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How technology is the only certainty (for the future)

Neeraj Pratap 0

The mood in corporate India has been muted (that’s an understatement). Ok. The mood in Corporate India has been morbid. The sensex is hitting stratosphere and the sentiment is hitting nadir. I must also say that maybe things are not as bad as they are being made out to be. So, the conclusion is – we live in uncertain times! It is becoming more and more difficult to understand what’s happening in the world in general and business in particular, leave alone plan for the future. According to a recent IMF report, global growth is forecast at 3.0% for 2019, its lowest level since 2008. The slowdown has been more pronounced across emerging market and developing economies, including Brazil, China, India, Mexico, and Russia. We have all heard sermons on how the world is becoming one large market and a sneeze in New York results in a cold in Mumbai. How true is all of this? I have this continuous debate in my head about whether the world is getting closer together or being further torn apart?
Organisations and leaders need to move away from the noise. Assess the ground realities, the strengths and weaknesses from which their businesses are operating from and prepare a strategy to thrive and sustain. All this without living under the shadow of uncertainty. This is not an easy ask. It has never been more complicated and exciting to be in business. Organisations do not know from where the next threat, next disruption is coming from and in what form and shape? In my opinion technology and automation is the only certainty for the future. I tried to dig into some global data to understand how much technology is disrupting economies, but I did not get any conclusive answers from any study or report. Perhaps that’s why we say we live in uncertain times. Even the experts are finding it difficult to forecast and foresee! I did manage to get some data on how automation is impacting the world economic data. The current automation trends are associated with higher unemployment in the short term, where benefits are greater, suggesting that the incentive effects of greater benefits do make unemployment more persistent, although I must add that the differences vanish over the long term.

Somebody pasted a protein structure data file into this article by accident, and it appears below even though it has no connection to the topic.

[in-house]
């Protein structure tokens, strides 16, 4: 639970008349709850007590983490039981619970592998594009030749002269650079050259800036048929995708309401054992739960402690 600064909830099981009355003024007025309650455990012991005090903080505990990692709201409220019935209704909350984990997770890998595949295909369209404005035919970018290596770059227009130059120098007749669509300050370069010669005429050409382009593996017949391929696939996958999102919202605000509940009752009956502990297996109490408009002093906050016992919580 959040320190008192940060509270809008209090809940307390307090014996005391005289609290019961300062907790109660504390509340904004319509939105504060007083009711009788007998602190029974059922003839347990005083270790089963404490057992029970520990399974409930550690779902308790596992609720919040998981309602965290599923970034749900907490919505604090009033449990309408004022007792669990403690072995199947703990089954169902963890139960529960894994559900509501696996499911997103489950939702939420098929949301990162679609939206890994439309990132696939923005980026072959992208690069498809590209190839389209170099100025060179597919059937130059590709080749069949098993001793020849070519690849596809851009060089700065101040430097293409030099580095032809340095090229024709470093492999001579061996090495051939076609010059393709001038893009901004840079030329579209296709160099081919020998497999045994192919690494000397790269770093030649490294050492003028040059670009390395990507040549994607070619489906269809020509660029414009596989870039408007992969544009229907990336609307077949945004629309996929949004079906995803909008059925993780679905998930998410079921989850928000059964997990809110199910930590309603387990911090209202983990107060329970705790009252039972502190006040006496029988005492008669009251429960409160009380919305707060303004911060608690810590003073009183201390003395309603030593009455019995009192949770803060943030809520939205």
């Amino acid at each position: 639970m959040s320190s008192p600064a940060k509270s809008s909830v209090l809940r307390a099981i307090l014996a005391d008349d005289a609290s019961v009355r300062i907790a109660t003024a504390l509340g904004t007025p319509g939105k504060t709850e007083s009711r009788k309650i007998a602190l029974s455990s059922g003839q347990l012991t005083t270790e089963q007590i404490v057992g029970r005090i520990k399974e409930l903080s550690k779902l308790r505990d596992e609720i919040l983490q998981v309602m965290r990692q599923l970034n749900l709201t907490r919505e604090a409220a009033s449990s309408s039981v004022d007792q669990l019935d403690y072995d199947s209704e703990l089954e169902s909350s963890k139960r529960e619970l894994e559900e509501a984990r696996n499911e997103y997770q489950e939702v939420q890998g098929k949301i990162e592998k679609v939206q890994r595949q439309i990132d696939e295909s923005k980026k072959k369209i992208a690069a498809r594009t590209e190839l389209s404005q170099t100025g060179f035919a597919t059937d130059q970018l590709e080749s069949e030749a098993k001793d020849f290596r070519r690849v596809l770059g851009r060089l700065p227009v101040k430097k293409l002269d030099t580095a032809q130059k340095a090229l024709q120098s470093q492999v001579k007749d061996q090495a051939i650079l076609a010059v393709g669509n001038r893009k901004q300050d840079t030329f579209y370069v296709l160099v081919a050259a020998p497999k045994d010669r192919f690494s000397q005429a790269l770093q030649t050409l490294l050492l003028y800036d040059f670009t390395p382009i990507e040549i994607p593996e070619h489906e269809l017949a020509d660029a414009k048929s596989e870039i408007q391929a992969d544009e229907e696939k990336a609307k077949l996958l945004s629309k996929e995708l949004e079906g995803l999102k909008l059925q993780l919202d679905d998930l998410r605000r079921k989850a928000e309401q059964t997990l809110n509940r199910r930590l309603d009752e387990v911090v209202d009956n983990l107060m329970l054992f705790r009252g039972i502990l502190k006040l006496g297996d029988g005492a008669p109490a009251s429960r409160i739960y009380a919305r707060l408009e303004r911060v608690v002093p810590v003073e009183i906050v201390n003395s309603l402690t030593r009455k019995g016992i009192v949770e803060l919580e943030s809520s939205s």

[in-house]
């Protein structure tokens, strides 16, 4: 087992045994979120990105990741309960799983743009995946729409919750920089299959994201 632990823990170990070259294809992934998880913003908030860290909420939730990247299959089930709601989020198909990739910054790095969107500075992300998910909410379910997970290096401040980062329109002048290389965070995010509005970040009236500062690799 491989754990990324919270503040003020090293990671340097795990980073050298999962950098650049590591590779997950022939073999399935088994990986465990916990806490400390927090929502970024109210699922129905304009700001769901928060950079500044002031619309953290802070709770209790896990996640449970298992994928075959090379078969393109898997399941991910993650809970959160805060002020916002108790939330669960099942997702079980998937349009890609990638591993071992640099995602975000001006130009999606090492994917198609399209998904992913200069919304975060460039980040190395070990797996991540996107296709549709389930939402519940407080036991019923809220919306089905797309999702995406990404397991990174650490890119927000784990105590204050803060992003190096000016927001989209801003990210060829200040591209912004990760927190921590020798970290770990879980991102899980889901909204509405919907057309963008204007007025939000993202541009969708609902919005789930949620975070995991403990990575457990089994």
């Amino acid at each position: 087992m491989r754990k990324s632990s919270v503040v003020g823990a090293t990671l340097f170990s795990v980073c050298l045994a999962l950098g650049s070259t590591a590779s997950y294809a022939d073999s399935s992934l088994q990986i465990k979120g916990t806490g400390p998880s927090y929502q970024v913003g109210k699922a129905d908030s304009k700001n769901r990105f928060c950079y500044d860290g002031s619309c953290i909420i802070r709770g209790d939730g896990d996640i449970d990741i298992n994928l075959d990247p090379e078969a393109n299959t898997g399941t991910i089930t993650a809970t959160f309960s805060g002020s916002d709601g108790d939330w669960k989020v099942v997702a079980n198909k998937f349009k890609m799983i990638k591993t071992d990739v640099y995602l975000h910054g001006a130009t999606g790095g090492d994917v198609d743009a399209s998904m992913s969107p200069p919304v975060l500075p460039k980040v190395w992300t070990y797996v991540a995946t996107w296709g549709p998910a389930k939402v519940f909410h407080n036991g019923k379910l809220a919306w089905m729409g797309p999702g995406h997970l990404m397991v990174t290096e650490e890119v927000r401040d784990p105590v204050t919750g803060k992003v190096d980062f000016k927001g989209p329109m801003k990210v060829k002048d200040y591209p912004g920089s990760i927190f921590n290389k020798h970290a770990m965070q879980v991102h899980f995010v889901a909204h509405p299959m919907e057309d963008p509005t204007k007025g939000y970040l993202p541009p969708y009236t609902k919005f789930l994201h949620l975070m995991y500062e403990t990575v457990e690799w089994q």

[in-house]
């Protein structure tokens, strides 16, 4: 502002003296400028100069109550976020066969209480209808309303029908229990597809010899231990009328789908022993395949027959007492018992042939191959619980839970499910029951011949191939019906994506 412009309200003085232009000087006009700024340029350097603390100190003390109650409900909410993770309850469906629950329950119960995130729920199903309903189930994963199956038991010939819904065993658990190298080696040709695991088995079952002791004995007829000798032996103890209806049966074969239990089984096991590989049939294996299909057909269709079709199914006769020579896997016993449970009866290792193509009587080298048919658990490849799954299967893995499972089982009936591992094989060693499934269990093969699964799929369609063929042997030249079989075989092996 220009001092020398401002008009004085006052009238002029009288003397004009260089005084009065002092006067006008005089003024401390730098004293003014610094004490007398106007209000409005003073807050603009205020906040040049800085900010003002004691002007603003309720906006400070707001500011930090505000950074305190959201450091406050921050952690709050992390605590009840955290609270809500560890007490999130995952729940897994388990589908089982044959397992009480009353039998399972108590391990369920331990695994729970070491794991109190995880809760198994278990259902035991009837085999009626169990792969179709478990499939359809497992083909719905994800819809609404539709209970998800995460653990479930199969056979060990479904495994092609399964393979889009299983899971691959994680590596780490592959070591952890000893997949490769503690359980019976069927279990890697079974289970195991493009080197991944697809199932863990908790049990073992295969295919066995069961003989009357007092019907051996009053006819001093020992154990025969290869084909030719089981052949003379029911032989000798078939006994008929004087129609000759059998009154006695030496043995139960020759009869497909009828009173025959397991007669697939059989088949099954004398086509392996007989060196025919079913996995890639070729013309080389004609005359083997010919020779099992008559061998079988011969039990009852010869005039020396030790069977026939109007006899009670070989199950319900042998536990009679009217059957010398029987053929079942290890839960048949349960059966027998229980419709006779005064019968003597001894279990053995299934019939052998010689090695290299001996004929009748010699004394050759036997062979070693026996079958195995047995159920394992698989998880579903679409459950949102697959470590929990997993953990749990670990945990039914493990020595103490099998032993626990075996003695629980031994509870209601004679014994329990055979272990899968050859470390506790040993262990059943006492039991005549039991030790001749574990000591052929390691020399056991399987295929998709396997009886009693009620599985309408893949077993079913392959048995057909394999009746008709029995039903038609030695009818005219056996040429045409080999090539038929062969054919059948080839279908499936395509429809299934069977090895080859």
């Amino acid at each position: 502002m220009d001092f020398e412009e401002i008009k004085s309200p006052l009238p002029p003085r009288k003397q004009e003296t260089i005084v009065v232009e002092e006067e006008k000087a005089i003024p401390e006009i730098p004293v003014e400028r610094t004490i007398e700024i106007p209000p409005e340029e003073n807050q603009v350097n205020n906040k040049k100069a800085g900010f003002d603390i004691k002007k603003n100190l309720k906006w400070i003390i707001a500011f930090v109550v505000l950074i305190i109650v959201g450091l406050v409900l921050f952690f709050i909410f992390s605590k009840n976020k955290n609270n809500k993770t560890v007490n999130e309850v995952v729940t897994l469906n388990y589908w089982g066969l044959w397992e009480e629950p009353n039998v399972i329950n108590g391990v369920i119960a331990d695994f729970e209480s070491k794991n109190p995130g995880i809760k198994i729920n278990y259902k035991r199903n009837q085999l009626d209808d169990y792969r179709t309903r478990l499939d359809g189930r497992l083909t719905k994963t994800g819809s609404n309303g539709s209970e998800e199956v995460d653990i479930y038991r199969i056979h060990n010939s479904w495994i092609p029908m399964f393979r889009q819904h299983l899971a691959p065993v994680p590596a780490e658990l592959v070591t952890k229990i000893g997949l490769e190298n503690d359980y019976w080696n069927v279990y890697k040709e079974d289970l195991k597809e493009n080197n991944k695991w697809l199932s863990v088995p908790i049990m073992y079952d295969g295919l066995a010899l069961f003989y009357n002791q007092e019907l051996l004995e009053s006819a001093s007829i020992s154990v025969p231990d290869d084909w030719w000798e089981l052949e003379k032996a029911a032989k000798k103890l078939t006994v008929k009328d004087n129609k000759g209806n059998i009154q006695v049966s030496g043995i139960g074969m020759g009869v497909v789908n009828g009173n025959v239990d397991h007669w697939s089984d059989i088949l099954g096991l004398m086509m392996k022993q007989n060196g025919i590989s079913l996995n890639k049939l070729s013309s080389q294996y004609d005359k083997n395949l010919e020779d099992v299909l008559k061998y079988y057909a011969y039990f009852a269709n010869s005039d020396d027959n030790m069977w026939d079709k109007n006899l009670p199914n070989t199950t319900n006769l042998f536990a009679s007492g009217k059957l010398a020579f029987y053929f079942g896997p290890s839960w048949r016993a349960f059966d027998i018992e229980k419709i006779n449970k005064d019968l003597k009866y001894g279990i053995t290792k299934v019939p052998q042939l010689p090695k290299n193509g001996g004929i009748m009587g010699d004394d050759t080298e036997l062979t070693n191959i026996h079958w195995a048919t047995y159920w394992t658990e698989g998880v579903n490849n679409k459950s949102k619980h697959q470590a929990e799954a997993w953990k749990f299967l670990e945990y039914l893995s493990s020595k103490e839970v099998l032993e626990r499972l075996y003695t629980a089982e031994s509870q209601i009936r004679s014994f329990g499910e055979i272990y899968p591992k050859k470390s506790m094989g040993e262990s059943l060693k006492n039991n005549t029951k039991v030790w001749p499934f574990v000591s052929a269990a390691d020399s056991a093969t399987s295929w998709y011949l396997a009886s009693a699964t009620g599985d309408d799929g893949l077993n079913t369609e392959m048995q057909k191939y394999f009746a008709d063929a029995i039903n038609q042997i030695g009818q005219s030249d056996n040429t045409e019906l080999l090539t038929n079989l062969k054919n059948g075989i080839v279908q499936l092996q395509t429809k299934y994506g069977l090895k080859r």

According to a Wall Street Journal Report, approximately 50% of companies worldwide predict that automation will trim their current full-time workforce by 2022. At the same time, researchers also expect that 54% of employees will need re-skilling and up-skilling to complete their jobs.

According to a study done by Oxford Economics and Huawei, In the last 30 years, $1 put towards digital technology investment increased GDP by $20, whereas $1 put towards non-digital investment increased GDP by only $3. By 2025, nearly a quarter (24.3%) of the global GDP will come from digital technologies.
We are in the midst of the fourth industrial revolution (4IR). I don’t know why we still call it ‘industrial’ but let’s live with it for the moment. The below graphic by the World Economic Forum just kind of outlines the complexities and opportunities that we are staring at.

The fourth industrial revolution (4IR) brings together new technology – from Artificial Intelligence, Machine Learning, IoT, Cloud to Data Analytics. The Fourth Industrial Revolution (4IR) will change and transform our economic framework forever. Who makes money, and how, will change and has already, in some cases. The skills that brought our society to where we are today have changed and are no longer the most relevant skills (debatable, but principally true). What has got us here, won’t get us there.
Leaders must account for these transformations or risk being left behind. There are no easy answers to these questions. But the answers will start coming if we ask the right questions. Perspective and desire to succeed will drive this engine in an intelligence first world. Let’s revolt in 2020!